On November 19, Peterson Rudgers Group received word we had waited a long time to hear: We are now certified as a women-owned business by the Women’s Business Enterprise National Council.
Last week we saw a Black man’s life snuffed out, horrifically. And we can’t “unsee” it.
I sat at the water’s edge here in northern Michigan this morning at dawn, reflecting on all that has happened over the course of the past few days. “How can I help?”, I thought to myself. “What can I do or do better? What part can I play in meaningful, positive change?”
Every Sunday morning, I curate a roundup of the most important recent higher education news for our e-newsletter called The Weekly Scan. Last week the task was especially depressing.
At a University of Florida commencement exercise, a marshal used physical force to rush graduates off stage, especially members of an African American fraternity. At Colorado State University, campus police pulled two Native American high school students away from an admissions tour. At Yale, a white graduate student called campus police to report a black graduate student had fallen asleep in a residence hall common area.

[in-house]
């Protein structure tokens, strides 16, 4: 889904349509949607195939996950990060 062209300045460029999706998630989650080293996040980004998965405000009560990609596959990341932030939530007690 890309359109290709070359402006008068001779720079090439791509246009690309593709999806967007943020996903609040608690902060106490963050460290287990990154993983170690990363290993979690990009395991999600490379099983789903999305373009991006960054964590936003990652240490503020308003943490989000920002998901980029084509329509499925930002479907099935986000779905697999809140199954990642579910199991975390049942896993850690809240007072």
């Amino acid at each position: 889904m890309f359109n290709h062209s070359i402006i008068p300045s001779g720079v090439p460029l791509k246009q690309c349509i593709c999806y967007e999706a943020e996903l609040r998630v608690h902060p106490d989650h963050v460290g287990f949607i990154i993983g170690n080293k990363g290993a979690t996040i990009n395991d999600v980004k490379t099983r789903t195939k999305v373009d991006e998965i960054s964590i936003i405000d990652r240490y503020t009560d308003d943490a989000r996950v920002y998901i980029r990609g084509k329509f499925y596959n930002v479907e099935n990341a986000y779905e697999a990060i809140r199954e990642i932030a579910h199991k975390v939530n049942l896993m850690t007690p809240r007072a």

The Chronicle of Higher Education reported that a police officer said this when the black student was then detained: “You’re in a Yale building, and we need to make sure you belong here.”
What are we to make of such deeply troubling actions, and what can we do about it?
Reflections for university leaders and their communities
The violent neo-Nazi and white supremacist marches in Charlottesville and on the University of Virginia campus last weekend unleashed a torrent of hate-filled animosity beyond anything we have witnessed in several decades. Across the country, leaders are speaking out, social media is ablaze and citizens are challenging the abhorrent racism and bigotry on such sickening display.
Higher education leaders reacted swiftly to the display of racism, bigotry and hatred in Charlottesville, Virginia over the weekend. As a resource, we offer below a sampling of statements by presidents, chancellors and provosts.